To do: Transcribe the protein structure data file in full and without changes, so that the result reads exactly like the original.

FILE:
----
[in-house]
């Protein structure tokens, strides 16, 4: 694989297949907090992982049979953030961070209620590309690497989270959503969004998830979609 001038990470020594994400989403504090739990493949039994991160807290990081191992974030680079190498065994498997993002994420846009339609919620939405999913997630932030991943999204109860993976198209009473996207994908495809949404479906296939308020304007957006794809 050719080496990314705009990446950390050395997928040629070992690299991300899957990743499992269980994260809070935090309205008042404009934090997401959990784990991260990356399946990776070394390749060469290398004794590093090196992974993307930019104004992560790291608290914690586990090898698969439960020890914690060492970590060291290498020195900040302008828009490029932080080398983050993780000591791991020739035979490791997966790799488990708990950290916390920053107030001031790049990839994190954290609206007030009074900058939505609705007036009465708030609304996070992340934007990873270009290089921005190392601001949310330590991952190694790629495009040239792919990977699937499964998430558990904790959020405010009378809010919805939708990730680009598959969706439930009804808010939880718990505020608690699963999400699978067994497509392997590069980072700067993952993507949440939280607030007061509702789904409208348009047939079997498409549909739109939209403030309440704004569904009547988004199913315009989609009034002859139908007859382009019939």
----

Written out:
[in-house]
């Protein structure tokens, strides 16, 4: 694989297949907090992982049979953030961070209620590309690497989270959503969004998830979609 001038990470020594994400989403504090739990493949039994991160807290990081191992974030680079190498065994498997993002994420846009339609919620939405999913997630932030991943999204109860993976198209009473996207994908495809949404479906296939308020304007957006794809 050719080496990314705009990446950390050395997928040629070992690299991300899957990743499992269980994260809070935090309205008042404009934090997401959990784990991260990356399946990776070394390749060469290398004794590093090196992974993307930019104004992560790291608290914690586990090898698969439960020890914690060492970590060291290498020195900040302008828009490029932080080398983050993780000591791991020739035979490791997966790799488990708990950290916390920053107030001031790049990839994190954290609206007030009074900058939505609705007036009465708030609304996070992340934007990873270009290089921005190392601001949310330590991952190694790629495009040239792919990977699937499964998430558990904790959020405010009378809010919805939708990730680009598959969706439930009804808010939880718990505020608690699963999400699978067994497509392997590069980072700067993952993507949440939280607030007061509702789904409208348009047939079997498409549909739109939209403030309440704004569904009547988004199913315009989609009034002859139908007859382009019939």